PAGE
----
Sunday, June 25, 2006

Have you ever had the experience of visualizing a piece, working through the processes needed to bring it into being- and your finished piece actually being everything you'd visualized? I can't say it has been a familiar one for me- I usually can get a part of what I'd hoped, but I've rarely experienced the serendipity of achieving the whole look and feel. But this weekend was different. I started working on my June journal quilt, with a definite vision in mind, and it all just feel into place. The piecing technique I tried worked like a charm, the fusing just jumped into place- it all just FLOWED. And now I'm frustrated- BECAUSE I CAN'T POST IT!!!
I am, however, taking the liberty of posting a small detail. I was so happy with the transparent fiber pieces that I posted about last week, that I'm including a photo of one of them. I decided I wanted more transparent than I'd gotten last week, so tried again with less fiber- and it worked like a charm. So here's a very small part of the best journal quilt I've done yet. . .

I'm also pleased at the way my pieces are following a more coherent theme. I've never tried working in a series, but it's something I'll do again. Three more to go, and I've got good ideas for all of them.
I won't be posting Tuesday for the discussion on "View"- so I'll ask the question now, since it's the one in the whole book that has preyed on my mind. Does this art matter? To my mind, in the larger scheme of things, probably not that much. But then, what makes a piece of art matter? I didn't get a good answer from Ted, and I don't have one yet either. I just keep trying to make art that is good design, makes my heart sing, and gives at least some other people pleasure. And that's good enough. Other viewpoints are welcome, post a comment!!
I will also be doing something this week that makes my heart sing. The Utah Surface Design group, of which I am a member, is having a workshop with Judith Trager from Colorado. She curated the show I went to a couple of weekends ago, and had some beautiful pieces in it. We'll be "Exploring the Surface," with paint, stitch, all kinds of fun. Three entire days with a nationally known fiber artist- to say I'm excited would be an understatement. So, no more posts until after the workshop- but hopefully I'll have lots of pictures to post!

Sunday, June 18, 2006

Well, I can't say a lot of fiber work went on this weekend- but amidst all the housecleaning, training to be a poll worker for the primary election in a week, and going to a Salt Lake Bees game (minor league baseball) today, I did manage to get one thing done- which will find its way to my June journal quilt. And, that means I can show what I did today, but not the final product- that will have to wait until next fall after Houston.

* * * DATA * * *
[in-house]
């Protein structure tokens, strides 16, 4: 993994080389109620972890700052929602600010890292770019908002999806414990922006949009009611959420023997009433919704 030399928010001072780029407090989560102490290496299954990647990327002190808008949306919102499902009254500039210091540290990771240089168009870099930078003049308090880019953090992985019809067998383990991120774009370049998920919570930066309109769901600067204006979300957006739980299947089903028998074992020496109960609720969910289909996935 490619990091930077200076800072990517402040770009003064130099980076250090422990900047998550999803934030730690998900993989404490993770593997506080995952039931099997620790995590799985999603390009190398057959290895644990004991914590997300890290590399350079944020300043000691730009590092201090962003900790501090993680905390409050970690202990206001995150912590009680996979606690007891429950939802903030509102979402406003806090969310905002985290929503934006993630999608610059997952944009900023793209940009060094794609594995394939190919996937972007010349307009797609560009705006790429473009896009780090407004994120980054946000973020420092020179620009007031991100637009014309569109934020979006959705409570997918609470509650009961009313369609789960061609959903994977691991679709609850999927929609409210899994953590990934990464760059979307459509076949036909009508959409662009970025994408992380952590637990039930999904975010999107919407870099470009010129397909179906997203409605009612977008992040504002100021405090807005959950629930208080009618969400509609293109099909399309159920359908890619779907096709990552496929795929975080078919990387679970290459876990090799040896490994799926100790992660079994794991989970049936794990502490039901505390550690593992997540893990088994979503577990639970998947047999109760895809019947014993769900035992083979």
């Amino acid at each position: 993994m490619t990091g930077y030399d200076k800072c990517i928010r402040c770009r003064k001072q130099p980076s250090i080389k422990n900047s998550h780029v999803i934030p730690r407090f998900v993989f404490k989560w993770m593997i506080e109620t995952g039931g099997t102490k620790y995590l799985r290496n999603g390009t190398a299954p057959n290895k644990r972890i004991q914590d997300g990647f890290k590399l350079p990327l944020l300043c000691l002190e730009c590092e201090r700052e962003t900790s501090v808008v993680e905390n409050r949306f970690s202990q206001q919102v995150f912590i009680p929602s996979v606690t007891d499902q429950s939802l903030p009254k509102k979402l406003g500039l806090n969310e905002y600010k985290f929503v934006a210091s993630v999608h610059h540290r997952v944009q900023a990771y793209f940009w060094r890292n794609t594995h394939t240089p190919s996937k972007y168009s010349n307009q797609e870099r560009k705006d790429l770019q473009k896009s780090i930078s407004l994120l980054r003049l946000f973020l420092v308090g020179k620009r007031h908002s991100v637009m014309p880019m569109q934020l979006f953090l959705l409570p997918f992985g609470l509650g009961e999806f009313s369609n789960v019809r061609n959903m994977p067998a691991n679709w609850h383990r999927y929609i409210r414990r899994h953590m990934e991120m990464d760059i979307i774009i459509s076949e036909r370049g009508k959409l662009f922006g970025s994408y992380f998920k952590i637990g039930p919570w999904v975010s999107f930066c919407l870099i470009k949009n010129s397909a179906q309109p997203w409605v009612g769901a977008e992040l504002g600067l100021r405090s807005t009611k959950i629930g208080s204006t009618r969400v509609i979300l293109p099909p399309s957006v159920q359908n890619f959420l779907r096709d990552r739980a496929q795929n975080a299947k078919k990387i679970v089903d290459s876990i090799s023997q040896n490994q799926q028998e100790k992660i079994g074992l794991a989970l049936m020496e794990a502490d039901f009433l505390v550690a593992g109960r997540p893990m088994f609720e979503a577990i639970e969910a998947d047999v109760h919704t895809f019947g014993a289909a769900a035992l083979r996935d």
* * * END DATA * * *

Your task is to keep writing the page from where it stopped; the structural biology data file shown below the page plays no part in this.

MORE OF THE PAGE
But, first, I must digress. I started the year determined to have a more coherent theme for my journal quilts. I knew it would be something nature-based, because I love the outdoors. After my third month, I knew what the theme would be- WEEDS! I try to walk our dog Sadie at least 3-4 times a week at a nearby golf course. We're so familiar with the route, I can let my mind wander and really observe the unusual. Do you realize how many shapes and sizes of weeds there are, even in a desert like Utah? I started with the obvious, dandelions- no lack of those. Then, a little later, I noticed these giants- they look a little like dandelions, but clearly aren't. The leaves are different, and the furry thing is considerably larger. If anyone out there knows what these are, I'd love to know!!

On our walk Friday, I saw two other "weeds" that had interesting shapes or colors. The first is a thistle, obviously- but we grow giants here, I saw some that were almost as tall as I am.

Some were already flowering. They are pretty, despite their deadly appearance!

Last, I saw this "weed"- large leaves, and some spheres.

Then, bit farther on I learned what the spheres were!

So, now you know more than you ever wanted to about weeds in Utah. All these images will find their way into my journal quilts-- but you'll have to wait for those.
Now, back to that giant dandelion. I remembered reading somewhere- maybe the QA list, maybe not- that paint medium could be used to hold fibers together to use in fabric art. I have a bag of silk caps I have been waiting to use--

And, after a shopping trip to Michael's last Thursday, I have paint medium. So, I tried painting the stuff on fibers, cut about an inch and arranged about the same size I want the heads to be--

After I started by trying to "paint" the medium on the dry fibers, I realized, Duh, this would be so much easier if the fibers were wet. So, I sprayed 'em, painted more medium, and left it to dry. Oh, yeah, in case you are wondering- I arranged the fibers on a piece of black tulle, figuring I could cut it away after I was done. Here it is, drying:

And, IT WORKED!! When we got home from the baseball game, I ran downstairs to check- success!! I was even able to peel the tulle off the fibers! So, now I have a lovely ethereal head for my giant dandelion!

Now, to pick the background fabric, fuse my leaf fabric, and start the piecing. But, that will be a post for another day!

Sunday, June 11, 2006

I was able to spend all day yesterday in Salt Lake at the Museum of Fine Arts- they have just opened a quilt exhibit, "Rooted in Tradition: The Art Quilt." Yesterday was a symposium, that included a lecture by Robert Shaw on the history of the art quilt, a movie about ten members of a crit group in Northern California, and a panel discussion that included Mr. Shaw, an art quilter (Lynn Welter). The audience was small, but I was able to get to know some others who share my love of the art quilt. And, who knows, I'm hoping to be able to develop a small crit group, after a conversation with another member of the Utah Surface Design Group.